Again, no amount of googling has yileded an answer: Alignment issues in Jack for ARM seemed to have been common in 2012/13, and supposedly squashed in the code base in 2014. I suspect that the “standard” deb builds, while working for most things, don’t work for Jack on these devices for some reason. I tried building myself, with all sorts of options - no luck.

:play_pause: Anyone figure out how to get Jack to run on these boxes? With netjack2?

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sorry, not tried to send audio to the network yet, which seems to be where your problems lie.

I assume you are on the latest kernel etc? (its worth doing a kernel update, as its continuously getting updates)

Did you just try the jackd network side on its own? (i.e without the usb) , as it would probably be useful to isolate the issue from the usb side… or even to know for sure, both usb and Ethernet audio works fine separately, but combined have an issue.

if the Ethernet is an issue, another option to may be try (but might be a big time sink, as ive not tried it yet ;)) is to see if you can use g_audio (audio gadget), which should make the PI appear as a class compliant USB audio interface.

Yup yup - absolute latest stable system software (apt-get update ; apt-get dist-upgrade) on all systems.

I’ll try the net only jackd thing this weekend. Suspect that will fail, and the problem will be the Ethernet. I have a spare compatible Ethernet USB dongle… will try that too, (but eats up a USB port, and makes the rig yet one more bit non-compact… )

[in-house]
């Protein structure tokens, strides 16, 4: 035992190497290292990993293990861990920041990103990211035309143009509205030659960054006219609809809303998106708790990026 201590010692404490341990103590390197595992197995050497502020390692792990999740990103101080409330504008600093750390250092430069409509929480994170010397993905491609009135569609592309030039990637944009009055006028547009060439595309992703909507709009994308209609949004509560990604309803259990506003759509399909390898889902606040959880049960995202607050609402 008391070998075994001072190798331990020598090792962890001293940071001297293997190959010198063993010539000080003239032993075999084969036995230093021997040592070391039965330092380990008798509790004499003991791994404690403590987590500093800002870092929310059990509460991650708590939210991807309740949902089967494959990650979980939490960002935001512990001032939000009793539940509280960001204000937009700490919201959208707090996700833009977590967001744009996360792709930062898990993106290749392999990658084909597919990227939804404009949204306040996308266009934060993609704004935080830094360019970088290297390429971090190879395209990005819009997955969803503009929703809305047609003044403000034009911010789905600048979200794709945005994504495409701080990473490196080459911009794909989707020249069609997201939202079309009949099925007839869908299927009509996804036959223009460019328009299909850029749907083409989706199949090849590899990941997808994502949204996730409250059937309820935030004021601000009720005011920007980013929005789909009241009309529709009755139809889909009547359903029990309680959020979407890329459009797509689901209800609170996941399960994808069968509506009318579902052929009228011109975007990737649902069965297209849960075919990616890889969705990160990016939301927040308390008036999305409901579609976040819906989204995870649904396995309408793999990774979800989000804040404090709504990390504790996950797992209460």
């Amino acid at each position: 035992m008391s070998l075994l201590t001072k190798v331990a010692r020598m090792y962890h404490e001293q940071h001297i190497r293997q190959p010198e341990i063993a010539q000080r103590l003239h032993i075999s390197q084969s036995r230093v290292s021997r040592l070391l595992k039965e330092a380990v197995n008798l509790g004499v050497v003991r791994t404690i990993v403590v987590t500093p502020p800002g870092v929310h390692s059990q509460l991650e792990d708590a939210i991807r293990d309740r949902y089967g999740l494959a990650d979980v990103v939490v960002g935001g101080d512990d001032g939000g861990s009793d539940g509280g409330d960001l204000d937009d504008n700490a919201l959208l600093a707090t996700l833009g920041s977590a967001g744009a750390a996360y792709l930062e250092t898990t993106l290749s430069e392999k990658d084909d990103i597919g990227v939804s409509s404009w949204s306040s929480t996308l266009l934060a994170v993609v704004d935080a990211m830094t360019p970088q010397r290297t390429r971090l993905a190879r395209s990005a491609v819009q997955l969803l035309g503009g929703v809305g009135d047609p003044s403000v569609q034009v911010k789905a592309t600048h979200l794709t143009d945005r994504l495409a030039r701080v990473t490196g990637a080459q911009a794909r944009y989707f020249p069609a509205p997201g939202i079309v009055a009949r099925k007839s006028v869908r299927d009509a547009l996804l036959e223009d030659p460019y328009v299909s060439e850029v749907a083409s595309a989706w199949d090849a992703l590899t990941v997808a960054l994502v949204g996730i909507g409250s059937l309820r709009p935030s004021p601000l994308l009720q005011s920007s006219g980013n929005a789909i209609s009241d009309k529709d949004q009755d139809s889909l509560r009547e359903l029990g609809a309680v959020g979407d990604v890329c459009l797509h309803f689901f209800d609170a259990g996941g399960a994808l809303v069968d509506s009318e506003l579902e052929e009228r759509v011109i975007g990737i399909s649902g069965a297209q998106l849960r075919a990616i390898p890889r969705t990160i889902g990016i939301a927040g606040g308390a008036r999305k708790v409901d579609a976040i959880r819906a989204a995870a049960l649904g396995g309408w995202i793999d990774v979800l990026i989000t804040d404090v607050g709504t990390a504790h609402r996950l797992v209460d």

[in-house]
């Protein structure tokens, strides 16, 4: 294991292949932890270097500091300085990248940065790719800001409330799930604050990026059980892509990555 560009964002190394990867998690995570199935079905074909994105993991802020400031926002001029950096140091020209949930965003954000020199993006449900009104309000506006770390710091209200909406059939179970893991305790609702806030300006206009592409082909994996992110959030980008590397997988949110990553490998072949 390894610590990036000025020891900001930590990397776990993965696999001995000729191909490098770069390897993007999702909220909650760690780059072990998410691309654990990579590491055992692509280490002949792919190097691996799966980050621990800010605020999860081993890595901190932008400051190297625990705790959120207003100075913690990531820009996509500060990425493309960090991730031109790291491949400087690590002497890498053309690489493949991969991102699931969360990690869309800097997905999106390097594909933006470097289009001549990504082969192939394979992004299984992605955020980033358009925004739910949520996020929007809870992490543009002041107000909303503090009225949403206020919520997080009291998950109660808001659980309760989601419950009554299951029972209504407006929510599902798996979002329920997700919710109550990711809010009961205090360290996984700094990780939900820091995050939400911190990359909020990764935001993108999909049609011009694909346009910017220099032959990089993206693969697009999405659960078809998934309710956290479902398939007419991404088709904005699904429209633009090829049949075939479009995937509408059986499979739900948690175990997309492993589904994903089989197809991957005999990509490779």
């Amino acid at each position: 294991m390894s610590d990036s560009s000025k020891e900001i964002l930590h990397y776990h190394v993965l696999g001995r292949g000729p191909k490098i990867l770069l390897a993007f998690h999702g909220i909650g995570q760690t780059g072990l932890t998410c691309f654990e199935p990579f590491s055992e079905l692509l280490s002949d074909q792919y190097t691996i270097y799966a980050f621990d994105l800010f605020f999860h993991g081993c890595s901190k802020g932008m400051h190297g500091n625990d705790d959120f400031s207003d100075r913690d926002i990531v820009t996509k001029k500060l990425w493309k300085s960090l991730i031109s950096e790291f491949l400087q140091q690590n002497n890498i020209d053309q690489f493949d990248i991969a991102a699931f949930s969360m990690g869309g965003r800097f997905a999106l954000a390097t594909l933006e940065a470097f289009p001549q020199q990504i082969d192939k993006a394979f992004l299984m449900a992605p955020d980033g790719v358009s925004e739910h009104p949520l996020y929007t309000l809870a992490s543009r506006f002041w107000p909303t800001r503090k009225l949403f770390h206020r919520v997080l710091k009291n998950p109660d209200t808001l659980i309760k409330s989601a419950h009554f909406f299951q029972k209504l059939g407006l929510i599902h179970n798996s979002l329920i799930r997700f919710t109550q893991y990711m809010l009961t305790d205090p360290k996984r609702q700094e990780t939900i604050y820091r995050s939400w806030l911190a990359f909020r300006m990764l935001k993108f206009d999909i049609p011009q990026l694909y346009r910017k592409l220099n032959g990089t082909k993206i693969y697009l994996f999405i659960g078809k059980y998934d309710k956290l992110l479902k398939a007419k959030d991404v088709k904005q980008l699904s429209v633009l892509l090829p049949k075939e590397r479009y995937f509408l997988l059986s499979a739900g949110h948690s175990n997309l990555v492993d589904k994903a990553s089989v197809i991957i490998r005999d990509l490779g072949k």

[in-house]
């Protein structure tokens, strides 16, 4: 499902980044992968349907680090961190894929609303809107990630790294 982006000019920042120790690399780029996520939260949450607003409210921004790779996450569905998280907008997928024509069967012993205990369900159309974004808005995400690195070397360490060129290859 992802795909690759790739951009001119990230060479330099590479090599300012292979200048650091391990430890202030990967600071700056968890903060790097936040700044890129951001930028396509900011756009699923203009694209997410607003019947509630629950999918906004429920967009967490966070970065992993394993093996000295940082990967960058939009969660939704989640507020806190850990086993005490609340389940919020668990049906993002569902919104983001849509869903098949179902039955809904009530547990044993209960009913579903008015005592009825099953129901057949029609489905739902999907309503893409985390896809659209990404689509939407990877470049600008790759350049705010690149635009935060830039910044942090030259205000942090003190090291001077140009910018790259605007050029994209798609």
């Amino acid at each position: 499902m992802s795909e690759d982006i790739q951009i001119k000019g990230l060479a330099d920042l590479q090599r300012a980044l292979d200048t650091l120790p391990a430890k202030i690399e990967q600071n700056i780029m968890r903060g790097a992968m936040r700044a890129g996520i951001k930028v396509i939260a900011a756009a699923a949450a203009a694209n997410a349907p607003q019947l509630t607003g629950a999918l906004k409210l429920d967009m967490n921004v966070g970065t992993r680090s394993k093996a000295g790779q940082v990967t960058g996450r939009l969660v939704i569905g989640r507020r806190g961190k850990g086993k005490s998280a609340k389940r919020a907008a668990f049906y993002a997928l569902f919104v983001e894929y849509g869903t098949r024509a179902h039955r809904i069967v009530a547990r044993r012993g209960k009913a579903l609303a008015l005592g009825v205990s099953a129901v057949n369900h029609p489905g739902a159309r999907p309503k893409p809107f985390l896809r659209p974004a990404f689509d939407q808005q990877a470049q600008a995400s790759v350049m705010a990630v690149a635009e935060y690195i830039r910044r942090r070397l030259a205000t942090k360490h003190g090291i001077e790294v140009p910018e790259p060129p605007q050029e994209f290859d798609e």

:tada: Success!!! Turns out you just need to shave a lot of yaks:

Here’s what worked for turning a R.pi into a “performer station” (my synth into pi, pi to central mixer (nuc), mix back to pi, to sound out headphones for monitoring):


* download smaller raspian image * just use dd method of burning the sdcard on my mac * boot pi & find it & ssh into it * set up static ip by editing `/etc/dhcpcd.conf`:
interface eth0
static ip_address=
static routers=
static domain_name_servers=
  • update & install:
sudo apt-get update ; sudo apt-get dist-upgrade
sudo apt-get install screen vim --no-install-recommends
sudo apt-get install alsa-utils jackd2 jackmeter ecasound ecatools --no-install-recommends
  • => aconnect works for simple MIDI routing
    => aplay -l shows sound cards

  • edit /etc/dbus1/system-local.conf:

      <policy user="pi">
        <allow own="org.freedesktop.ReserveDevice1.Audio0"/>
        <allow own="org.freedesktop.ReserveDevice1.Audio1"/>
        <allow own="org.freedesktop.ReserveDevice1.Audio2"/>
  • export DBUS_SESSION_BUS_ADDRESS=unix:path=/run/dbus/system_bus_socket
    • or put it in your .bashrc

on nuc (mixing machine)